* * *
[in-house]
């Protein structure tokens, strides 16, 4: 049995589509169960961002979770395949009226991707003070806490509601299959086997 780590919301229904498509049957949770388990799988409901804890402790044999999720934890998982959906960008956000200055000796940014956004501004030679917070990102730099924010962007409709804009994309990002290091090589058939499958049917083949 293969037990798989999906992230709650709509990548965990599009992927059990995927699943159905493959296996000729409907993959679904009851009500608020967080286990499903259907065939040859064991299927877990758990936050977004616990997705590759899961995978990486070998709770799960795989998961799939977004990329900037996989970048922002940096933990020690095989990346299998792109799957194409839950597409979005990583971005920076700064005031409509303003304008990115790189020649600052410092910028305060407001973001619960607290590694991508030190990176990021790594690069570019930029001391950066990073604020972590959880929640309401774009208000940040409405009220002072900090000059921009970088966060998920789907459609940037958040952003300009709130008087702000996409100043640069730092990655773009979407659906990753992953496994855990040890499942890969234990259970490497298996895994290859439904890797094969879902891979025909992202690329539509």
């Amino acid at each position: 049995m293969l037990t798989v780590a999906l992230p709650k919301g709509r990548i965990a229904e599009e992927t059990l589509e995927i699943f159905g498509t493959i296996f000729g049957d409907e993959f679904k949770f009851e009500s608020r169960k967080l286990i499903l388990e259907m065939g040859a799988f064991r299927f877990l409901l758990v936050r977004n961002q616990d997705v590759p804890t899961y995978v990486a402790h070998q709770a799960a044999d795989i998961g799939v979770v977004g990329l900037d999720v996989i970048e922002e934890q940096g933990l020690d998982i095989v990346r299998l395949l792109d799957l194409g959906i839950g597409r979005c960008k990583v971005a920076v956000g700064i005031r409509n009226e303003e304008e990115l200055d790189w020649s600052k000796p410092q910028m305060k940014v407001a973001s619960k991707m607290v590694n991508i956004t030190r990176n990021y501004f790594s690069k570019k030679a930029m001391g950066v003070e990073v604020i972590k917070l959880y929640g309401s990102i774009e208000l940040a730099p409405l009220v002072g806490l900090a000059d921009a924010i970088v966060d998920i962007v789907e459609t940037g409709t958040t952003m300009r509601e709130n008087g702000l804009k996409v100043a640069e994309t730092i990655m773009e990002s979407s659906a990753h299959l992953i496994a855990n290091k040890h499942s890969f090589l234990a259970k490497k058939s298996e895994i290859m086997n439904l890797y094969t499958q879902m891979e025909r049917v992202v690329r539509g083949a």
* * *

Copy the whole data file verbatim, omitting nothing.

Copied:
[in-house]
């Protein structure tokens, strides 16, 4: 049995589509169960961002979770395949009226991707003070806490509601299959086997 780590919301229904498509049957949770388990799988409901804890402790044999999720934890998982959906960008956000200055000796940014956004501004030679917070990102730099924010962007409709804009994309990002290091090589058939499958049917083949 293969037990798989999906992230709650709509990548965990599009992927059990995927699943159905493959296996000729409907993959679904009851009500608020967080286990499903259907065939040859064991299927877990758990936050977004616990997705590759899961995978990486070998709770799960795989998961799939977004990329900037996989970048922002940096933990020690095989990346299998792109799957194409839950597409979005990583971005920076700064005031409509303003304008990115790189020649600052410092910028305060407001973001619960607290590694991508030190990176990021790594690069570019930029001391950066990073604020972590959880929640309401774009208000940040409405009220002072900090000059921009970088966060998920789907459609940037958040952003300009709130008087702000996409100043640069730092990655773009979407659906990753992953496994855990040890499942890969234990259970490497298996895994290859439904890797094969879902891979025909992202690329539509």
């Amino acid at each position: 049995m293969l037990t798989v780590a999906l992230p709650k919301g709509r990548i965990a229904e599009e992927t059990l589509e995927i699943f159905g498509t493959i296996f000729g049957d409907e993959f679904k949770f009851e009500s608020r169960k967080l286990i499903l388990e259907m065939g040859a799988f064991r299927f877990l409901l758990v936050r977004n961002q616990d997705v590759p804890t899961y995978v990486a402790h070998q709770a799960a044999d795989i998961g799939v979770v977004g990329l900037d999720v996989i970048e922002e934890q940096g933990l020690d998982i095989v990346r299998l395949l792109d799957l194409g959906i839950g597409r979005c960008k990583v971005a920076v956000g700064i005031r409509n009226e303003e304008e990115l200055d790189w020649s600052k000796p410092q910028m305060k940014v407001a973001s619960k991707m607290v590694n991508i956004t030190r990176n990021y501004f790594s690069k570019k030679a930029m001391g950066v003070e990073v604020i972590k917070l959880y929640g309401s990102i774009e208000l940040a730099p409405l009220v002072g806490l900090a000059d921009a924010i970088v966060d998920i962007v789907e459609t940037g409709t958040t952003m300009r509601e709130n008087g702000l804009k996409v100043a640069e994309t730092i990655m773009e990002s979407s659906a990753h299959l992953i496994a855990n290091k040890h499942s890969f090589l234990a259970k490497k058939s298996e895994i290859m086997n439904l890797y094969t499958q879902m891979e025909r049917v992202v690329r539509g083949a």